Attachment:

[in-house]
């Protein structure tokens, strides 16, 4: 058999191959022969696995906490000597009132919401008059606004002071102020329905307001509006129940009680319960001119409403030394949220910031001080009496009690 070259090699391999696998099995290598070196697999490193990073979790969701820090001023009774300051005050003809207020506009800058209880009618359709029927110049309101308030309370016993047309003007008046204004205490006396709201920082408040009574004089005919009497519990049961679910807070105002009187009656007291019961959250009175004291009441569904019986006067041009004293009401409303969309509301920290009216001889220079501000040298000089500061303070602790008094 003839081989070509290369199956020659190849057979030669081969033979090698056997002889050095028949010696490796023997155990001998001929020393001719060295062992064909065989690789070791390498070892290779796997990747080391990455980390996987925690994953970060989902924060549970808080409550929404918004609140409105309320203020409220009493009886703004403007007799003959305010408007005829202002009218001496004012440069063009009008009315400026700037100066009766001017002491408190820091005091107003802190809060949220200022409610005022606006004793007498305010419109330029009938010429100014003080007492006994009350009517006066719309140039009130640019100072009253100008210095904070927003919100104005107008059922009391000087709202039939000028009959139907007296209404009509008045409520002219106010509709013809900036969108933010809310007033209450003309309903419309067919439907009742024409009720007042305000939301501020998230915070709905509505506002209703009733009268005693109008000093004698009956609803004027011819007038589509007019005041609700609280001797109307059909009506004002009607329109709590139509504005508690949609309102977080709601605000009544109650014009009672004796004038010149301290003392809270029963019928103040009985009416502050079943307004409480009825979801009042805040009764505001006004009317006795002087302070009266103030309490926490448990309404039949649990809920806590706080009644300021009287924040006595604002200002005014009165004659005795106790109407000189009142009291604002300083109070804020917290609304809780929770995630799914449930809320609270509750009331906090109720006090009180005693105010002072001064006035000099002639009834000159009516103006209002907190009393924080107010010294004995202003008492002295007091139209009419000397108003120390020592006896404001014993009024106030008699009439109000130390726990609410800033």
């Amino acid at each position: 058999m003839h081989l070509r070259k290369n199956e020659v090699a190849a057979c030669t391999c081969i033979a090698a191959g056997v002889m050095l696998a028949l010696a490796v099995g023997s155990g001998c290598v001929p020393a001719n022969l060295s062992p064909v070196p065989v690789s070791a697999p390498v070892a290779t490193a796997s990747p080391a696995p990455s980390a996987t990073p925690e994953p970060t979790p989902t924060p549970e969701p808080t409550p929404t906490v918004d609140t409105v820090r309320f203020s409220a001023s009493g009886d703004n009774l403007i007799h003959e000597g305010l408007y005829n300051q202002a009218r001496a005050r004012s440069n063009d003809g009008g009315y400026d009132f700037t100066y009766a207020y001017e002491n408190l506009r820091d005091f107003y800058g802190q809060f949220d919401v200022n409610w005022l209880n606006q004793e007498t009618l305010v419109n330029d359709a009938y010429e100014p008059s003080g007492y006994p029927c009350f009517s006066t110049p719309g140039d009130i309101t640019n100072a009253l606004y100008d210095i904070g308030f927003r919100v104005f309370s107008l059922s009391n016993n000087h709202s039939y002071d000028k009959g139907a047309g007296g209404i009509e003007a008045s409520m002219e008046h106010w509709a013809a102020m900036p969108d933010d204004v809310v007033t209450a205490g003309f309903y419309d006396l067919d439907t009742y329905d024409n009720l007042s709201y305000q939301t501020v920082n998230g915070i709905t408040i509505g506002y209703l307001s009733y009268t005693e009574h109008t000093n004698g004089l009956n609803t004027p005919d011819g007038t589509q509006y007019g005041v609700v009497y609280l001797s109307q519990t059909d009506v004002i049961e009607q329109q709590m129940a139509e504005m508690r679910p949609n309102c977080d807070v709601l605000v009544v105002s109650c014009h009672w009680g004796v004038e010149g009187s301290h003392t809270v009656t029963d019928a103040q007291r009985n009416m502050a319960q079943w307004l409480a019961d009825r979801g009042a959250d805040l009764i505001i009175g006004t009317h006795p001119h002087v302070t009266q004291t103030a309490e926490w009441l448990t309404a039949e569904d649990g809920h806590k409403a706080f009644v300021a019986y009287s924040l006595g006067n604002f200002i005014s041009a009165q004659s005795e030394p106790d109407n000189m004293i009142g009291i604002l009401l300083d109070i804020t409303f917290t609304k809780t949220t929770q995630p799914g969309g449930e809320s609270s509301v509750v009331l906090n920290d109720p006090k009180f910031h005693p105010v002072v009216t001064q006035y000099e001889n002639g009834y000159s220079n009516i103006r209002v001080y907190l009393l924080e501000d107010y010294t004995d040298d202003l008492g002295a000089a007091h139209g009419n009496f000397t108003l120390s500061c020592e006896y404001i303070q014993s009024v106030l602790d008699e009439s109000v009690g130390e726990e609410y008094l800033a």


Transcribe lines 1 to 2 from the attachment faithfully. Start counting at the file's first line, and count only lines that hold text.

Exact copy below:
[in-house]
């Protein structure tokens, strides 16, 4: 058999191959022969696995906490000597009132919401008059606004002071102020329905307001509006129940009680319960001119409403030394949220910031001080009496009690 070259090699391999696998099995290598070196697999490193990073979790969701820090001023009774300051005050003809207020506009800058209880009618359709029927110049309101308030309370016993047309003007008046204004205490006396709201920082408040009574004089005919009497519990049961679910807070105002009187009656007291019961959250009175004291009441569904019986006067041009004293009401409303969309509301920290009216001889220079501000040298000089500061303070602790008094 003839081989070509290369199956020659190849057979030669081969033979090698056997002889050095028949010696490796023997155990001998001929020393001719060295062992064909065989690789070791390498070892290779796997990747080391990455980390996987925690994953970060989902924060549970808080409550929404918004609140409105309320203020409220009493009886703004403007007799003959305010408007005829202002009218001496004012440069063009009008009315400026700037100066009766001017002491408190820091005091107003802190809060949220200022409610005022606006004793007498305010419109330029009938010429100014003080007492006994009350009517006066719309140039009130640019100072009253100008210095904070927003919100104005107008059922009391000087709202039939000028009959139907007296209404009509008045409520002219106010509709013809900036969108933010809310007033209450003309309903419309067919439907009742024409009720007042305000939301501020998230915070709905509505506002209703009733009268005693109008000093004698009956609803004027011819007038589509007019005041609700609280001797109307059909009506004002009607329109709590139509504005508690949609309102977080709601605000009544109650014009009672004796004038010149301290003392809270029963019928103040009985009416502050079943307004409480009825979801009042805040009764505001006004009317006795002087302070009266103030309490926490448990309404039949649990809920806590706080009644300021009287924040006595604002200002005014009165004659005795106790109407000189009142009291604002300083109070804020917290609304809780929770995630799914449930809320609270509750009331906090109720006090009180005693105010002072001064006035000099002639009834000159009516103006209002907190009393924080107010010294004995202003008492002295007091139209009419000397108003120390020592006896404001014993009024106030008699009439109000130390726990609410800033």